Spectacular feasts: Herbert Beerbohm Tree and the mise-en-scene of consumption

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Spectacular feasts: Herbert Beerbohm Tree and the mise-en-scene of consumption

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Title: Spectacular feasts: Herbert Beerbohm Tree and the mise-en-scene of consumption
Author: Schulz, David V., 1966-
Abstract: The production style of English actor-manager Herbert Beerbohm Tree embodied the mechanisms of conspicuous consumption. Producing spectacular Shakespeare, lavish historical melodramas, and high society dramas for English bourgeois audiences at the turn of the century, Tree filled his stage with scenery, props and supernumeraries that together testified to his wealth as a producer and his ability to consume. This study investigates Tree's apparati of spectacular production and consumption from the mise-en-scene on stage, a conglomeration of signs and sign-systems, to the various mises-en-scene of consumption that surrounded it, spaces designed for spectacular display: the ornate architecture of Tree's H Majesty's Theater, the neighboring West End Department Stores, and the enveloping Edwardian metropolis of London. Chapters 1 and 2 examine the 1906 historical melodrama Nero by Stephen Phillips to reveal the commodity-based mechanisms of Tree's production style, to describe the subject of its representation--not only the Emperor Nero, but also the celebrity persona of Tree--and finally to demonstrate how the subject it carefully constructed (the Imperial gentleman) was dramatically set against contemporary anxieties that threatened its consolidation: New Women, urbanization, and colonial and civil unrest. Chapter 3 moves through various spaces of consumption, Edwardian spectacular topographies, to explore how they, in addition to the stage representation, operated within the signifying modality of consumption. These spaces include the city of London, the Edwardian audience, Harrod's Department and H Majesty's Theater, the principal focus of the chapter. Finally, Chapter 4 examines Tree's Shakespeare Festivals from 1905 to 1913 along with their rival festivals in Stratford-on-Avon as projects to revise the English national identity and their attempts to be subsequently institutionalized as the National Theater of England. Throughout, this study uses tools borrowed from semiotics, commodity theory, and critical theories of the subject. Moreover, this study approaches its spectacular subject spatially, not only as spaces to be described, but as a discursive field to move through. Both theoretically and historically it examines its subject, Herbert Beerbohm Tree, who is spatially and spectacularly configured.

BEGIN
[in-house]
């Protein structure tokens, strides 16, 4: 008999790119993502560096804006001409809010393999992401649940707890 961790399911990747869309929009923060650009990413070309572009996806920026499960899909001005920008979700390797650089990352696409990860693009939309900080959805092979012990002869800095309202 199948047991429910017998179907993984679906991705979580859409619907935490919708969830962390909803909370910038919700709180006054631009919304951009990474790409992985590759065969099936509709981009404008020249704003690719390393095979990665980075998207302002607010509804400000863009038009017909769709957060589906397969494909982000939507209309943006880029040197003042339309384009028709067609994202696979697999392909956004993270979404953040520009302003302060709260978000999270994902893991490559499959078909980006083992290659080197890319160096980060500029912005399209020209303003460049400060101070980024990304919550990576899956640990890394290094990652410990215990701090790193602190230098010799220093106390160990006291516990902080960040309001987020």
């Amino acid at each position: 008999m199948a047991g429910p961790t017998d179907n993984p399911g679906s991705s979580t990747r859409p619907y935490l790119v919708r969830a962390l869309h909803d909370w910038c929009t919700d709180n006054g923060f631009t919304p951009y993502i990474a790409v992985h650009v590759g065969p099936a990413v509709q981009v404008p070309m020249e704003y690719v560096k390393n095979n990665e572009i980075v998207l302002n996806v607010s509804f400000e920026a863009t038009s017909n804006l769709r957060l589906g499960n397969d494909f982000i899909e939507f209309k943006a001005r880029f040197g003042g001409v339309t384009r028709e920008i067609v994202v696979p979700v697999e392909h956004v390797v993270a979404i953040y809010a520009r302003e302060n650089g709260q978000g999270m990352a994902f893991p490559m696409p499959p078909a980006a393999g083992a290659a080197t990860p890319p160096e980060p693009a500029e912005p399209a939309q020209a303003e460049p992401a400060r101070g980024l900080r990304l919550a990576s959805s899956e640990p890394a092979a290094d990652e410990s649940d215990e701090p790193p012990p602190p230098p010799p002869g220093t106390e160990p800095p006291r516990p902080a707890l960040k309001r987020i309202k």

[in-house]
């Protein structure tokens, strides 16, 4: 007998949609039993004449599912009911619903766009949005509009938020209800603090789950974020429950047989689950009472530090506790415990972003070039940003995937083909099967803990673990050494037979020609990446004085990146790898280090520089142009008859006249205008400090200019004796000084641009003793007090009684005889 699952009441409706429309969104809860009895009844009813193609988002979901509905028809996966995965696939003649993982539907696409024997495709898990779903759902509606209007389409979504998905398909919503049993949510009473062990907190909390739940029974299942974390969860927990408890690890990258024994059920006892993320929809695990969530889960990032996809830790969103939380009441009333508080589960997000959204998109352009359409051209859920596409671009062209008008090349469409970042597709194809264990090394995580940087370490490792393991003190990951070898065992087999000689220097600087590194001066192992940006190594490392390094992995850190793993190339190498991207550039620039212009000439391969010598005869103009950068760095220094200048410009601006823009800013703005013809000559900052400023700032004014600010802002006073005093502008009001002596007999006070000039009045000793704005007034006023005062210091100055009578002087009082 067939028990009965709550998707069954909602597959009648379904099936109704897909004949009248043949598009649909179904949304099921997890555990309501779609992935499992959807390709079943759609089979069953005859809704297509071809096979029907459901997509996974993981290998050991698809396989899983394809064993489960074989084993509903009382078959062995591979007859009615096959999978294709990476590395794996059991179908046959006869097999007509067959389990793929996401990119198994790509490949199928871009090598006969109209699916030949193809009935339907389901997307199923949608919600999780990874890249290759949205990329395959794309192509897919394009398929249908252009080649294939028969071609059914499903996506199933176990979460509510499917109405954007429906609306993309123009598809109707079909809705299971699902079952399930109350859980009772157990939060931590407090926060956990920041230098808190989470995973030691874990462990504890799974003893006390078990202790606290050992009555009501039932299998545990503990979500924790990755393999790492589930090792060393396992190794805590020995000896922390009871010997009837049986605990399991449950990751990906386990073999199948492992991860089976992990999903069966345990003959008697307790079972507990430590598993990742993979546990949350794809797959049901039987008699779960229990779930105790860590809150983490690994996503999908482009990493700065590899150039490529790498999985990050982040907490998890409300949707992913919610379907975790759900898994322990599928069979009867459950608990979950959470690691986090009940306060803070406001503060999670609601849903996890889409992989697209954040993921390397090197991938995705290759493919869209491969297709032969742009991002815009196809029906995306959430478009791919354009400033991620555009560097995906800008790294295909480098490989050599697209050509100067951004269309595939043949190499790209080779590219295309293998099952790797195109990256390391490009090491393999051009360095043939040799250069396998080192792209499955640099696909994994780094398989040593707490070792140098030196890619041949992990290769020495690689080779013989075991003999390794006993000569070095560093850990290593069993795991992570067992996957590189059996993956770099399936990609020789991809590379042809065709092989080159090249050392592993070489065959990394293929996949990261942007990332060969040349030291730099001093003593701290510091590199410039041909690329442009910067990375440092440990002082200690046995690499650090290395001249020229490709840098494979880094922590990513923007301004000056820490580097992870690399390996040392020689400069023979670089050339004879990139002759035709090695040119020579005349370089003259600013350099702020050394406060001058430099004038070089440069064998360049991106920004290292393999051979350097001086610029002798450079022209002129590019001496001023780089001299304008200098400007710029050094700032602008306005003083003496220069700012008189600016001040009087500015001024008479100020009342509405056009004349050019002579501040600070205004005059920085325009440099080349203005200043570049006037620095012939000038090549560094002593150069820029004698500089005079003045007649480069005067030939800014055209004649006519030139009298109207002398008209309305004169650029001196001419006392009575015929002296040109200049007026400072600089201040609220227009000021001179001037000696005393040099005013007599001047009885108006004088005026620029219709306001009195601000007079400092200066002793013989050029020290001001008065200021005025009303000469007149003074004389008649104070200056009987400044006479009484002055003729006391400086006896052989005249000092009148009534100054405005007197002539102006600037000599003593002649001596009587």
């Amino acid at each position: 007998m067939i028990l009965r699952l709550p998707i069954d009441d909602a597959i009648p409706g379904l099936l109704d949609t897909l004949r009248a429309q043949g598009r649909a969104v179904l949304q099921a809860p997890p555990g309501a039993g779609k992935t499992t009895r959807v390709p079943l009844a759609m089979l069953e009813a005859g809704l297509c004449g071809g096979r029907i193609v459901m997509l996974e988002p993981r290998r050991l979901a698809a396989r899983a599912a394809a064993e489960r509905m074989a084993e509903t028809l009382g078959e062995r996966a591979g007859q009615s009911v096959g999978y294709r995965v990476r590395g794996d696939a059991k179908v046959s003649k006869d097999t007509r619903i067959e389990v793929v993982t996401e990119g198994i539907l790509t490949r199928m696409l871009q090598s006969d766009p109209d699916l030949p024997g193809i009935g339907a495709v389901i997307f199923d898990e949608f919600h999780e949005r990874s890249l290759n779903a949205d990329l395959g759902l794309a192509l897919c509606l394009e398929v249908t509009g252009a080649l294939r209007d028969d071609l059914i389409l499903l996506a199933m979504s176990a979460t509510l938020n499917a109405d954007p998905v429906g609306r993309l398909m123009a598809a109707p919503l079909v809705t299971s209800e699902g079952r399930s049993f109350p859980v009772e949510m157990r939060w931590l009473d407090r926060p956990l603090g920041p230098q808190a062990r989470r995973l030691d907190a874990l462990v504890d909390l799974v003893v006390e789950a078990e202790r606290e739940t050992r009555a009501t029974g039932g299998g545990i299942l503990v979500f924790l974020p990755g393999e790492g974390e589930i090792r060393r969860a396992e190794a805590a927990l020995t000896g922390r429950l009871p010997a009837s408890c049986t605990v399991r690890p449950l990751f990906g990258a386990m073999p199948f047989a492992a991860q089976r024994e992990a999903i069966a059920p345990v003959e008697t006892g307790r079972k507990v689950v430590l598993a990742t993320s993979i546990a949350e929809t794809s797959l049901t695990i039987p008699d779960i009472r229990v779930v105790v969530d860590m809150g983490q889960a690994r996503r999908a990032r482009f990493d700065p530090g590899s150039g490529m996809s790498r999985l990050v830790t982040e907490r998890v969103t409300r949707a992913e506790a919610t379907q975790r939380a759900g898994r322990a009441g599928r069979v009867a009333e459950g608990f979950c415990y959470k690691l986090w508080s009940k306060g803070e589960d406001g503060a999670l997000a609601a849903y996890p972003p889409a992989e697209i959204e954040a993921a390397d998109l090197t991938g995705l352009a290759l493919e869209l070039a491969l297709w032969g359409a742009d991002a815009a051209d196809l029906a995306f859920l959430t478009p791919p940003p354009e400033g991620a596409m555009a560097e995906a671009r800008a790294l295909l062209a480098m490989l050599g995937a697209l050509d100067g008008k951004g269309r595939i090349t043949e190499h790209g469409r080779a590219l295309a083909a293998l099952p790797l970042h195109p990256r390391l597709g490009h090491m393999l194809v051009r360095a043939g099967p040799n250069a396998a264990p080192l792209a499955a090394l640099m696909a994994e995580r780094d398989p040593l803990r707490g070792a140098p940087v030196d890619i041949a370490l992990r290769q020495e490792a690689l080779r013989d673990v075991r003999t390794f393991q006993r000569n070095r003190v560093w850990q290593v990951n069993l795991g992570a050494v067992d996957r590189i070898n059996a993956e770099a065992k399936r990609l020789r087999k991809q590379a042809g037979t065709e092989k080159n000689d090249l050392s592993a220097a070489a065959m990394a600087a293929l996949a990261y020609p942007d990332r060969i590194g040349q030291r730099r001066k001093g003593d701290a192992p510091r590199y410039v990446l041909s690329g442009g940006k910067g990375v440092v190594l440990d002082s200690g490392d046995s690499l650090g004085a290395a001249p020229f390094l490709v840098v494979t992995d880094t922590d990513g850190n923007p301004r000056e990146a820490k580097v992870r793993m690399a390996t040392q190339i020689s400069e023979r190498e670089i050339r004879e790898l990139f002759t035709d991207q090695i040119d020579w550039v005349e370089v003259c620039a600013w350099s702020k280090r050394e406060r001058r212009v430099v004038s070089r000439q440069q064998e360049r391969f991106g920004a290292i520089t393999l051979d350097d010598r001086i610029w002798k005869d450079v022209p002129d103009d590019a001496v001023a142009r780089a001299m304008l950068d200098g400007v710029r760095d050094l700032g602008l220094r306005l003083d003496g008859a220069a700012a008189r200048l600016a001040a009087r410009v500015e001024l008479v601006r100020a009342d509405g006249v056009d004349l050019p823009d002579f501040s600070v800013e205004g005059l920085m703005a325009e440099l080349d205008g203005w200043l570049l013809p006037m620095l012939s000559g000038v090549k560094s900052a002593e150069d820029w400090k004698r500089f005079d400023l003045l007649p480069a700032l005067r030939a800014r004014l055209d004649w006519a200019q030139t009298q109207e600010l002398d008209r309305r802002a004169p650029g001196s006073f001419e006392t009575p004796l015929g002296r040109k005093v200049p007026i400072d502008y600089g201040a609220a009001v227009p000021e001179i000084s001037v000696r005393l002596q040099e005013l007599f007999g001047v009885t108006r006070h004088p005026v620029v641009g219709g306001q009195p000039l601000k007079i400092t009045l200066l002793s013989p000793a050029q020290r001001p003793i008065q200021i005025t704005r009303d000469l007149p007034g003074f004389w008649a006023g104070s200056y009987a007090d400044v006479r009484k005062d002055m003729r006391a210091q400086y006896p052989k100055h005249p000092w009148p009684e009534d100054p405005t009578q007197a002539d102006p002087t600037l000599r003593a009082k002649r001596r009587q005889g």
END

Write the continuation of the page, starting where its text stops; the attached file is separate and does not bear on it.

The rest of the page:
Description: Thesis (Ph. D.)--University of Washington, 1995
URI: http://hdl.handle.net/1773/10215

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